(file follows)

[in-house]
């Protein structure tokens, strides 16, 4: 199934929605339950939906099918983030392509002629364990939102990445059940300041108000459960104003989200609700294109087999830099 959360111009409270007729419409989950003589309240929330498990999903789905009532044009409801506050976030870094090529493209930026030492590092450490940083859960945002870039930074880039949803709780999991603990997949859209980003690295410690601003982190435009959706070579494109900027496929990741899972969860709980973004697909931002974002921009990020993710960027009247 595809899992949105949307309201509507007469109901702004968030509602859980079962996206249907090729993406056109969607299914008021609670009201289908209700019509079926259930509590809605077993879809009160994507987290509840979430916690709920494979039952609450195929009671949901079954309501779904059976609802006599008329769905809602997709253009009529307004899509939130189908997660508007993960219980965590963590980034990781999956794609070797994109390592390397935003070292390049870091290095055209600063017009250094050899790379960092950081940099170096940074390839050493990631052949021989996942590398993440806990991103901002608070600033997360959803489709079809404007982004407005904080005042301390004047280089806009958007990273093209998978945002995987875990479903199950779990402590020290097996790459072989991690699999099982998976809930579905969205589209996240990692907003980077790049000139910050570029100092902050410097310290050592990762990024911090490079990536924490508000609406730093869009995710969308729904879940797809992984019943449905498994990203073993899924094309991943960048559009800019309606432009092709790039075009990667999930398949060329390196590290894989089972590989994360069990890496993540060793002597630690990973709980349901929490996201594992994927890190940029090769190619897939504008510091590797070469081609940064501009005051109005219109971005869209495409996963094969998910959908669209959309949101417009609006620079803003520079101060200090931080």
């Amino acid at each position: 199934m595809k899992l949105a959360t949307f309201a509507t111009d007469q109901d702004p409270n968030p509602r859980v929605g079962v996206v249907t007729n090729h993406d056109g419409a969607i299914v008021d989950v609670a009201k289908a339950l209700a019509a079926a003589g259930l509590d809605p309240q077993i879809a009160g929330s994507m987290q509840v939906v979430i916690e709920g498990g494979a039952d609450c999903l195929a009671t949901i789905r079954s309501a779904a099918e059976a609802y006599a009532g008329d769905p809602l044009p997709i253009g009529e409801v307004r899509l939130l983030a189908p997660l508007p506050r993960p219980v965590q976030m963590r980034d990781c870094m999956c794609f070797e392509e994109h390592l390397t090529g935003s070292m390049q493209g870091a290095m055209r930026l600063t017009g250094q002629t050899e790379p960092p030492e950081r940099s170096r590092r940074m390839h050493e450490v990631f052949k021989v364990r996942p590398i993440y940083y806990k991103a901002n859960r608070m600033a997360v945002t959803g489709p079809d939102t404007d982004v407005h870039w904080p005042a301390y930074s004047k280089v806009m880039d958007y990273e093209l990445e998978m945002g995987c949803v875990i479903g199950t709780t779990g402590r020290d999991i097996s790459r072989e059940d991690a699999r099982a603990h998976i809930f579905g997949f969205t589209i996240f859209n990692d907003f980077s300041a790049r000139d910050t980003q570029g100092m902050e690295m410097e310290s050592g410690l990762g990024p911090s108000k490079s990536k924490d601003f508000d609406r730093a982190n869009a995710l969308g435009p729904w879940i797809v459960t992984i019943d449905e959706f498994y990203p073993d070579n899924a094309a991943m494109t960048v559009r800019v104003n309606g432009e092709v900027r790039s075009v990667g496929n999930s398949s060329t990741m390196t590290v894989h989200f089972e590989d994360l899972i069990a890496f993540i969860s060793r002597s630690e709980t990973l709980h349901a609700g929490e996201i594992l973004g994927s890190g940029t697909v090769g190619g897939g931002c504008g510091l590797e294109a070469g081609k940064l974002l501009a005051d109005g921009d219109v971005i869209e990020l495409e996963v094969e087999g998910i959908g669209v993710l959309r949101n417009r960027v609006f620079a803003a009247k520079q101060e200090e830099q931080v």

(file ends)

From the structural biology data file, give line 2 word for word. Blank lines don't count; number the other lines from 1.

């Protein structure tokens, strides 16, 4: 199934929605339950939906099918983030392509002629364990939102990445059940300041108000459960104003989200609700294109087999830099 959360111009409270007729419409989950003589309240929330498990999903789905009532044009409801506050976030870094090529493209930026030492590092450490940083859960945002870039930074880039949803709780999991603990997949859209980003690295410690601003982190435009959706070579494109900027496929990741899972969860709980973004697909931002974002921009990020993710960027009247 595809899992949105949307309201509507007469109901702004968030509602859980079962996206249907090729993406056109969607299914008021609670009201289908209700019509079926259930509590809605077993879809009160994507987290509840979430916690709920494979039952609450195929009671949901079954309501779904059976609802006599008329769905809602997709253009009529307004899509939130189908997660508007993960219980965590963590980034990781999956794609070797994109390592390397935003070292390049870091290095055209600063017009250094050899790379960092950081940099170096940074390839050493990631052949021989996942590398993440806990991103901002608070600033997360959803489709079809404007982004407005904080005042301390004047280089806009958007990273093209998978945002995987875990479903199950779990402590020290097996790459072989991690699999099982998976809930579905969205589209996240990692907003980077790049000139910050570029100092902050410097310290050592990762990024911090490079990536924490508000609406730093869009995710969308729904879940797809992984019943449905498994990203073993899924094309991943960048559009800019309606432009092709790039075009990667999930398949060329390196590290894989089972590989994360069990890496993540060793002597630690990973709980349901929490996201594992994927890190940029090769190619897939504008510091590797070469081609940064501009005051109005219109971005869209495409996963094969998910959908669209959309949101417009609006620079803003520079101060200090931080």